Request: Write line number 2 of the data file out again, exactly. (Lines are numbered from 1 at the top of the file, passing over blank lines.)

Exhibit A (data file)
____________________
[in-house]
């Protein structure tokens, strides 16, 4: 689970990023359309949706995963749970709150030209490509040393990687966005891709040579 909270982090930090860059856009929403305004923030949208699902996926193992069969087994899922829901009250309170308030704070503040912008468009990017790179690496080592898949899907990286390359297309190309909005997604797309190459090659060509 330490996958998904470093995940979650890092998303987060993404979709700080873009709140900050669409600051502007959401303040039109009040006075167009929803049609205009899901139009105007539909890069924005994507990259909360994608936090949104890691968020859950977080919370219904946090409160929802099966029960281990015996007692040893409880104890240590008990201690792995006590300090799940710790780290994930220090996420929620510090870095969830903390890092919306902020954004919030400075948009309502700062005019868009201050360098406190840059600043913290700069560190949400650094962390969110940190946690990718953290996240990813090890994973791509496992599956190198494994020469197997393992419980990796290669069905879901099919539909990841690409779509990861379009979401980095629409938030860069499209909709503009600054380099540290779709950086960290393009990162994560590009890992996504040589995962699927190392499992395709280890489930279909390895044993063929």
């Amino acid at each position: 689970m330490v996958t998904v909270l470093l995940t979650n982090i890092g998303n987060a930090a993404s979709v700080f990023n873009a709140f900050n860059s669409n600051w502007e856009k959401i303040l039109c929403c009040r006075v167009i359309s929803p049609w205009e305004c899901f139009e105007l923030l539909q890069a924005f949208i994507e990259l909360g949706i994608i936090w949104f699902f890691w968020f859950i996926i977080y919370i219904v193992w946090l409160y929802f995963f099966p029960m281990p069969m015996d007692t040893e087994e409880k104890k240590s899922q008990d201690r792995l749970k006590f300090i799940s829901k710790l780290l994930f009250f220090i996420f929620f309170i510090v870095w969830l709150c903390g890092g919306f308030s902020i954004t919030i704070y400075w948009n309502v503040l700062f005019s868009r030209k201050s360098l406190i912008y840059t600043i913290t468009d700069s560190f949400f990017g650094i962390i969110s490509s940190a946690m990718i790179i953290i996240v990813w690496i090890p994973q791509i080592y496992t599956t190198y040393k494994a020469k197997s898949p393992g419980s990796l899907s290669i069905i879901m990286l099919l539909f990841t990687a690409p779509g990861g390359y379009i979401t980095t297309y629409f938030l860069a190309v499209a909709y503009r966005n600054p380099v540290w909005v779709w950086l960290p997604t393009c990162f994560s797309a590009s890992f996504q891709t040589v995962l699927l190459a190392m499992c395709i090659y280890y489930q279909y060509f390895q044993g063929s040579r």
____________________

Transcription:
């Protein structure tokens, strides 16, 4: 689970990023359309949706995963749970709150030209490509040393990687966005891709040579 909270982090930090860059856009929403305004923030949208699902996926193992069969087994899922829901009250309170308030704070503040912008468009990017790179690496080592898949899907990286390359297309190309909005997604797309190459090659060509 330490996958998904470093995940979650890092998303987060993404979709700080873009709140900050669409600051502007959401303040039109009040006075167009929803049609205009899901139009105007539909890069924005994507990259909360994608936090949104890691968020859950977080919370219904946090409160929802099966029960281990015996007692040893409880104890240590008990201690792995006590300090799940710790780290994930220090996420929620510090870095969830903390890092919306902020954004919030400075948009309502700062005019868009201050360098406190840059600043913290700069560190949400650094962390969110940190946690990718953290996240990813090890994973791509496992599956190198494994020469197997393992419980990796290669069905879901099919539909990841690409779509990861379009979401980095629409938030860069499209909709503009600054380099540290779709950086960290393009990162994560590009890992996504040589995962699927190392499992395709280890489930279909390895044993063929």